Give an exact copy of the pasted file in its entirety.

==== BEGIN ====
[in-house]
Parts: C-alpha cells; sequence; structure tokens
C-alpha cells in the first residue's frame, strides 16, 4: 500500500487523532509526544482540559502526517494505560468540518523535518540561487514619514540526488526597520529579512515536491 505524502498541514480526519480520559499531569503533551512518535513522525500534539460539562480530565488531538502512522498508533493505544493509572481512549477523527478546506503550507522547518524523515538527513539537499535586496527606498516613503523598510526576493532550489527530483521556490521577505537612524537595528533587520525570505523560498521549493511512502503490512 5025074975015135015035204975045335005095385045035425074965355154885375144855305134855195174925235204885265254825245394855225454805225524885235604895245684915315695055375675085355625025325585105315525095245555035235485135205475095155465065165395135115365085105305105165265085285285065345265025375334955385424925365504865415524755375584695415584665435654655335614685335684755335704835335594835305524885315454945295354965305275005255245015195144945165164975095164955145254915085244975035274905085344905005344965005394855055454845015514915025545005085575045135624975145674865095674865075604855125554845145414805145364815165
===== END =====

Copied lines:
[in-house]
Parts: C-alpha cells; sequence; structure tokens
C-alpha cells in the first residue's frame, strides 16, 4: 500500500487523532509526544482540559502526517494505560468540518523535518540561487514619514540526488526597520529579512515536491 505524502498541514480526519480520559499531569503533551512518535513522525500534539460539562480530565488531538502512522498508533493505544493509572481512549477523527478546506503550507522547518524523515538527513539537499535586496527606498516613503523598510526576493532550489527530483521556490521577505537612524537595528533587520525570505523560498521549493511512502503490512 5025074975015135015035204975045335005095385045035425074965355154885375144855305134855195174925235204885265254825245394855225454805225524885235604895245684915315695055375675085355625025325585105315525095245555035235485135205475095155465065165395135115365085105305105165265085285285065345265025375334955385424925365504865415524755375584695415584665435654655335614685335684755335704835335594835305524885315454945295354965305275005255245015195144945165164975095164955145254915085244975035274905085344905005344965005394855055454845015514915025545005085575045135624975145674865095674865075604855125554845145414805145364815165